By Seltue Karweaye
The Ebola virus outbreak has refocused attention on Liberia, a country that has lurched from one crisis to another since independence in 1847. Many Liberians are openly angry at the government of President Ellen Johnson Sirleaf, who has ruled unchallenged for most of the post conflict recovery. The Ebola epidemic in Liberia is without no doubt the result of widespread social and environmental degradation brought about by the demagogues in government, which are clinging to the old order of corruption, nepotism, incompetency, etc. Corruption, nepotism, patronage, etc. may not have spawned the Ebola virus, but they formidable fertile ground for it to spread in Liberia. Liberia is a weak state, not because of natural disasters, but because President Ellen Johnson Sirleaf and her cronies continue to plunder a national wealth stemming from offshore oil exploration and other natural resources. Despite over US$ 16 billions foreign direct investment base, ordinary people are living in abject poverty. Corruption has eaten deep into Liberian society and government, and even quarantine measures announced to keep the Ebola virus from Liberian people are being undermined by bribery. Public workers are owed several months' salary, and bribery has become a way of life.
Ebola brought a response, but the people of Liberia face a very fundamental health crisis. All over the place you find a population that suffers from malnutrition and has severely deficient immune systems. Measle, AIDS, Hepatitis, Tuberculosis and Malaria are ever present. The Ebola virus epidemic is stretching the nation's decrepit medical services, already hard-pressed to cope with the scourge of diseases in Liberia. The desperate poverty makes the country ripe for public health emergencies. Clean running water is scarce. Medication and basic supplies like gloves and needles required for good sanitation are generally in short supply at hospitals. These conditions provide fertile breeding grounds for illnesses like the Ebola virus.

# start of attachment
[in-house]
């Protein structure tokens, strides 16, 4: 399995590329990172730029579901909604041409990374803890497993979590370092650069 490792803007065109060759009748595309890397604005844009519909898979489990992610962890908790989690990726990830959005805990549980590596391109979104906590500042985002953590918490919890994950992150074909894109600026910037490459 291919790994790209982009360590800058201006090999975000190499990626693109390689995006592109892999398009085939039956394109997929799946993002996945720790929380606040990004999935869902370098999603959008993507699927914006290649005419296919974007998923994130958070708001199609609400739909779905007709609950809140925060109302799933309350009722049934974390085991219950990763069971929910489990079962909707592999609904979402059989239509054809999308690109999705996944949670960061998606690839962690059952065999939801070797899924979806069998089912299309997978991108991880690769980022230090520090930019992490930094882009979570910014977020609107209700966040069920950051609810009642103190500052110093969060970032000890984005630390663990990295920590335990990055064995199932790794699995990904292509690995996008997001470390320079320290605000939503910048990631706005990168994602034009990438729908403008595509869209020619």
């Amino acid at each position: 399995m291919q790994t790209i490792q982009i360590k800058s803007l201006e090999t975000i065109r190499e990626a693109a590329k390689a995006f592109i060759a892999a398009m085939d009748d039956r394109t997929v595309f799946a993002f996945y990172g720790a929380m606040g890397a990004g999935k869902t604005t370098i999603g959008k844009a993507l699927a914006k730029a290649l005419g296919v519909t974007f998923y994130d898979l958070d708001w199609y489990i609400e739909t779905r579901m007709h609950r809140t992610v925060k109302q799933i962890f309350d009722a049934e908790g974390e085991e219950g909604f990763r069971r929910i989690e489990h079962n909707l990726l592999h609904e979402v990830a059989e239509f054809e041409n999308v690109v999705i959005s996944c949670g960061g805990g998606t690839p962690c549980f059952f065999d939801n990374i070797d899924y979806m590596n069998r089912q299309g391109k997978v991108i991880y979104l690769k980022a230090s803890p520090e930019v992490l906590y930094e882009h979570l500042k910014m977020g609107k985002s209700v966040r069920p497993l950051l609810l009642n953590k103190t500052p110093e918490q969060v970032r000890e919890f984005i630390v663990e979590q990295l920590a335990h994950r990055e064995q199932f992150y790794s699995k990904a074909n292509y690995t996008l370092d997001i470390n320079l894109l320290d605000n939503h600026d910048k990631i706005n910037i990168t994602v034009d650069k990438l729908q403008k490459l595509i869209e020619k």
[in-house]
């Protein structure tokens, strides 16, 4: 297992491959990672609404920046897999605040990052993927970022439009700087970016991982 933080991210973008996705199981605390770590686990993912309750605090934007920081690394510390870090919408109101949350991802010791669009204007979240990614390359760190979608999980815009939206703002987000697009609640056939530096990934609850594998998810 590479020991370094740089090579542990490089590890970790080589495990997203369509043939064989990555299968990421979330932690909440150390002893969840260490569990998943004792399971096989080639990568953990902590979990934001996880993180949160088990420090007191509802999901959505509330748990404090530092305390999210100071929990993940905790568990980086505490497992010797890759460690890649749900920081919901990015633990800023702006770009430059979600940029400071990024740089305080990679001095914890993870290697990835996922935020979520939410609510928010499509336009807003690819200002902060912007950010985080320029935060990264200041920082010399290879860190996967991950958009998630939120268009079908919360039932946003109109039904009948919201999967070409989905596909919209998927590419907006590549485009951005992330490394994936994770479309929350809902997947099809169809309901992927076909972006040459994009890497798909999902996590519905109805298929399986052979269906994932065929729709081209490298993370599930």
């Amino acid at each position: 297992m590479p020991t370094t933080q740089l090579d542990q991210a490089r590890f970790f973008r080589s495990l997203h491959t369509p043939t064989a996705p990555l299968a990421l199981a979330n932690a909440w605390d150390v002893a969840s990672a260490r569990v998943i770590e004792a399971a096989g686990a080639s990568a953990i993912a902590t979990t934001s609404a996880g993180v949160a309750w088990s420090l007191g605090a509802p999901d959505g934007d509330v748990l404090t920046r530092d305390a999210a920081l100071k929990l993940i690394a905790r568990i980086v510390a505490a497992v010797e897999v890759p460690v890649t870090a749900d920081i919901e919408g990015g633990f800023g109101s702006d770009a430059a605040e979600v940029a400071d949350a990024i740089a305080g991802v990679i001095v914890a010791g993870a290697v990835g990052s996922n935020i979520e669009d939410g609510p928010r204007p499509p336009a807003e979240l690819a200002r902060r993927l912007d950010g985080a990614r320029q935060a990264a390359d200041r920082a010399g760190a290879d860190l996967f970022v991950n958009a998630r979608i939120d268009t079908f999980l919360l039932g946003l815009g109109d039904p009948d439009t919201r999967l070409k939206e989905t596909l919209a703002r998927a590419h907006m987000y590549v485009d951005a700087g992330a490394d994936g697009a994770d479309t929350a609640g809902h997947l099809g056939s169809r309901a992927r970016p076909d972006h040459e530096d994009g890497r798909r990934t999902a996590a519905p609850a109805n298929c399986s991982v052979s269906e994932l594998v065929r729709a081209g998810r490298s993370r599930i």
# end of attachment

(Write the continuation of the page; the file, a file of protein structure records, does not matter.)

The government of Liberia led by president Sirleaf fell far short of taking preventive and proactive steps to protect its citizens, until the virus had spread across the country, causing hundreds of deaths. This tragedy could have been prevented. When even though the Ebola virus was first reported in Guinea, Liberia, now has over 329 reported clinical cases of Ebola, including 100 laboratory confirmations and 156 fatal cases, according to the World Heath Organization (WHO).